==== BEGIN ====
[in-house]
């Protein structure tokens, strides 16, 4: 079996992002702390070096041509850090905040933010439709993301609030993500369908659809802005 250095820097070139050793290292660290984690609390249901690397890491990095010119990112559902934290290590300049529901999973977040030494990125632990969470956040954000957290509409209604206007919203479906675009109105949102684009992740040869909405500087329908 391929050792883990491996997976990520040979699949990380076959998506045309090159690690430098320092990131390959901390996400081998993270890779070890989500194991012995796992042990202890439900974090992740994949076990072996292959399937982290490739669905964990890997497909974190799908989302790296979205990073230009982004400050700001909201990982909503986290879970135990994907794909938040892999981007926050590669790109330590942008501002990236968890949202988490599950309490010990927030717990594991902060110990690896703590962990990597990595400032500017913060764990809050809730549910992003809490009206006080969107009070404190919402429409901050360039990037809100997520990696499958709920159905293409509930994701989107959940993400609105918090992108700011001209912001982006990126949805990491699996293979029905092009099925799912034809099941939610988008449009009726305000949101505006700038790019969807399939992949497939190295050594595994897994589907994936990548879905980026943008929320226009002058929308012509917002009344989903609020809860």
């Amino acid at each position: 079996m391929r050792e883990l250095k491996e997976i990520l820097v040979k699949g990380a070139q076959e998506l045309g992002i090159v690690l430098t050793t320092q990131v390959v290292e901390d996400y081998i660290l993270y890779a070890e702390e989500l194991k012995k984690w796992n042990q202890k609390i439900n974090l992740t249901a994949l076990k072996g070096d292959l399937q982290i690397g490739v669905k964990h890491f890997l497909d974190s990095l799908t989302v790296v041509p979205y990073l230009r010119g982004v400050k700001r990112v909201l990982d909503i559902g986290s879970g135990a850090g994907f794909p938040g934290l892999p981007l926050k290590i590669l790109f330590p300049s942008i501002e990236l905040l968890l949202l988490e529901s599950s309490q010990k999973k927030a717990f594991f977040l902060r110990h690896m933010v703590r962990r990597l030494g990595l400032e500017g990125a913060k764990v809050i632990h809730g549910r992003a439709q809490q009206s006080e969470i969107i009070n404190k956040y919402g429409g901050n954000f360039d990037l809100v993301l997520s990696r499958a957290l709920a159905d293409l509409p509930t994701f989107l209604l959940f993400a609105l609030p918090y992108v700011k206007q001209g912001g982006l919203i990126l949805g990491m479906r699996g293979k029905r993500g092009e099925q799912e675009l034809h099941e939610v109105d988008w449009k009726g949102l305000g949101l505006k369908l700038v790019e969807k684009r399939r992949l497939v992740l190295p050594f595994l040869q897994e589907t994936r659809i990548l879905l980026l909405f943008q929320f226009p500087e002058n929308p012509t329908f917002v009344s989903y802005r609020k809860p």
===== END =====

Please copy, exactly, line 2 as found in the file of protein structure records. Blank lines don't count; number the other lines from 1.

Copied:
């Protein structure tokens, strides 16, 4: 079996992002702390070096041509850090905040933010439709993301609030993500369908659809802005 250095820097070139050793290292660290984690609390249901690397890491990095010119990112559902934290290590300049529901999973977040030494990125632990969470956040954000957290509409209604206007919203479906675009109105949102684009992740040869909405500087329908 391929050792883990491996997976990520040979699949990380076959998506045309090159690690430098320092990131390959901390996400081998993270890779070890989500194991012995796992042990202890439900974090992740994949076990072996292959399937982290490739669905964990890997497909974190799908989302790296979205990073230009982004400050700001909201990982909503986290879970135990994907794909938040892999981007926050590669790109330590942008501002990236968890949202988490599950309490010990927030717990594991902060110990690896703590962990990597990595400032500017913060764990809050809730549910992003809490009206006080969107009070404190919402429409901050360039990037809100997520990696499958709920159905293409509930994701989107959940993400609105918090992108700011001209912001982006990126949805990491699996293979029905092009099925799912034809099941939610988008449009009726305000949101505006700038790019969807399939992949497939190295050594595994897994589907994936990548879905980026943008929320226009002058929308012509917002009344989903609020809860």